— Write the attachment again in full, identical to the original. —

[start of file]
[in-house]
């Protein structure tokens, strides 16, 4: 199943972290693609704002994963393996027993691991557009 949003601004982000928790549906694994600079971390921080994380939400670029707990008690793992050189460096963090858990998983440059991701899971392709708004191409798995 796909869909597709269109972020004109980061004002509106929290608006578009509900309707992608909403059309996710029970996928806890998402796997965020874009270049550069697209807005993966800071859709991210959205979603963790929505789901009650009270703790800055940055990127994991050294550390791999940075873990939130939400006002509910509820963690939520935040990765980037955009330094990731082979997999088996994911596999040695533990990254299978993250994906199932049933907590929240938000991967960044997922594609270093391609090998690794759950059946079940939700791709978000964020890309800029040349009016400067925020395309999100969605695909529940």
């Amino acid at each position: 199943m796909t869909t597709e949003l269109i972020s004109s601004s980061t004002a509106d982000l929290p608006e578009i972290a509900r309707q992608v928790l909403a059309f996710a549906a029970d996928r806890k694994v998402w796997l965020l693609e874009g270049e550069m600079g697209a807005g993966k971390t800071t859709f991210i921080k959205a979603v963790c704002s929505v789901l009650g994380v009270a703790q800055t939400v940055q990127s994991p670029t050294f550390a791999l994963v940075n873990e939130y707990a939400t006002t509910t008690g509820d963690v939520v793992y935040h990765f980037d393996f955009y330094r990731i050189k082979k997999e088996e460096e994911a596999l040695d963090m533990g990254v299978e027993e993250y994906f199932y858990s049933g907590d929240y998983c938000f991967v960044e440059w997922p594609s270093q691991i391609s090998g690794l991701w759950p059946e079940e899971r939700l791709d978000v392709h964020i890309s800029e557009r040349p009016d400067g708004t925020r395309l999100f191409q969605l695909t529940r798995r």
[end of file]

[in-house]
């Protein structure tokens, strides 16, 4: 199943972290693609704002994963393996027993691991557009 949003601004982000928790549906694994600079971390921080994380939400670029707990008690793992050189460096963090858990998983440059991701899971392709708004191409798995 796909869909597709269109972020004109980061004002509106929290608006578009509900309707992608909403059309996710029970996928806890998402796997965020874009270049550069697209807005993966800071859709991210959205979603963790929505789901009650009270703790800055940055990127994991050294550390791999940075873990939130939400006002509910509820963690939520935040990765980037955009330094990731082979997999088996994911596999040695533990990254299978993250994906199932049933907590929240938000991967960044997922594609270093391609090998690794759950059946079940939700791709978000964020890309800029040349009016400067925020395309999100969605695909529940």
């Amino acid at each position: 199943m796909t869909t597709e949003l269109i972020s004109s601004s980061t004002a509106d982000l929290p608006e578009i972290a509900r309707q992608v928790l909403a059309f996710a549906a029970d996928r806890k694994v998402w796997l965020l693609e874009g270049e550069m600079g697209a807005g993966k971390t800071t859709f991210i921080k959205a979603v963790c704002s929505v789901l009650g994380v009270a703790q800055t939400v940055q990127s994991p670029t050294f550390a791999l994963v940075n873990e939130y707990a939400t006002t509910t008690g509820d963690v939520v793992y935040h990765f980037d393996f955009y330094r990731i050189k082979k997999e088996e460096e994911a596999l040695d963090m533990g990254v299978e027993e993250y994906f199932y858990s049933g907590d929240y998983c938000f991967v960044e440059w997922p594609s270093q691991i391609s090998g690794l991701w759950p059946e079940e899971r939700l791709d978000v392709h964020i890309s800029e557009r040349p009016d400067g708004t925020r395309l999100f191409q969605l695909t529940r798995r």